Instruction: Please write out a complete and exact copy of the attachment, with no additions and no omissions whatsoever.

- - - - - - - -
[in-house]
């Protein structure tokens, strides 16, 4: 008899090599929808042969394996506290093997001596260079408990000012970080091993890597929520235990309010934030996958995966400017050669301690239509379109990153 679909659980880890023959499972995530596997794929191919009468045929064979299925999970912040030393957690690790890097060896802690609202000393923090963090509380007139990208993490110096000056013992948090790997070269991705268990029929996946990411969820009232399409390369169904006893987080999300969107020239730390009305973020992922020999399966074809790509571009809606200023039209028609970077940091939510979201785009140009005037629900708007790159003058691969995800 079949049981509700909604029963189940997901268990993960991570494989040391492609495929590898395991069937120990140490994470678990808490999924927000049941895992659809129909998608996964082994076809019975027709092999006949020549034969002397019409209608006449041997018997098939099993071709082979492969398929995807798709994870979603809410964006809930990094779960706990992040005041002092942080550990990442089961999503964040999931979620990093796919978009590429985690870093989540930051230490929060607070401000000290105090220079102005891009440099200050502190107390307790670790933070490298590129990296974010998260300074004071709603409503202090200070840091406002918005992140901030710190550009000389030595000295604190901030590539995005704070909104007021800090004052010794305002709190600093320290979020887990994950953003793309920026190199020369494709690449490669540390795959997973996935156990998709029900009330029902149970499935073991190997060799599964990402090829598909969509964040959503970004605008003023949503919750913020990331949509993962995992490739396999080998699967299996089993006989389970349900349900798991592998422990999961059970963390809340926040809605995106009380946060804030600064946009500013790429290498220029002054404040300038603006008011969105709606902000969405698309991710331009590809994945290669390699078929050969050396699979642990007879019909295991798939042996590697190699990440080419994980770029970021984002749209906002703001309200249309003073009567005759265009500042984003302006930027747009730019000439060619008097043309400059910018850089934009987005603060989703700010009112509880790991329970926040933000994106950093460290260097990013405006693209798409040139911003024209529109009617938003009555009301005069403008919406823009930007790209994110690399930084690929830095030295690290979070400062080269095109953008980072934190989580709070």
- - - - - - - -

[in-house]
């Protein structure tokens, strides 16, 4: 008899090599929808042969394996506290093997001596260079408990000012970080091993890597929520235990309010934030996958995966400017050669301690239509379109990153 679909659980880890023959499972995530596997794929191919009468045929064979299925999970912040030393957690690790890097060896802690609202000393923090963090509380007139990208993490110096000056013992948090790997070269991705268990029929996946990411969820009232399409390369169904006893987080999300969107020239730390009305973020992922020999399966074809790509571009809606200023039209028609970077940091939510979201785009140009005037629900708007790159003058691969995800 079949049981509700909604029963189940997901268990993960991570494989040391492609495929590898395991069937120990140490994470678990808490999924927000049941895992659809129909998608996964082994076809019975027709092999006949020549034969002397019409209608006449041997018997098939099993071709082979492969398929995807798709994870979603809410964006809930990094779960706990992040005041002092942080550990990442089961999503964040999931979620990093796919978009590429985690870093989540930051230490929060607070401000000290105090220079102005891009440099200050502190107390307790670790933070490298590129990296974010998260300074004071709603409503202090200070840091406002918005992140901030710190550009000389030595000295604190901030590539995005704070909104007021800090004052010794305002709190600093320290979020887990994950953003793309920026190199020369494709690449490669540390795959997973996935156990998709029900009330029902149970499935073991190997060799599964990402090829598909969509964040959503970004605008003023949503919750913020990331949509993962995992490739396999080998699967299996089993006989389970349900349900798991592998422990999961059970963390809340926040809605995106009380946060804030600064946009500013790429290498220029002054404040300038603006008011969105709606902000969405698309991710331009590809994945290669390699078929050969050396699979642990007879019909295991798939042996590697190699990440080419994980770029970021984002749209906002703001309200249309003073009567005759265009500042984003302006930027747009730019000439060619008097043309400059910018850089934009987005603060989703700010009112509880790991329970926040933000994106950093460290260097990013405006693209798409040139911003024209529109009617938003009555009301005069403008919406823009930007790209994110690399930084690929830095030295690290979070400062080269095109953008980072934190989580709070």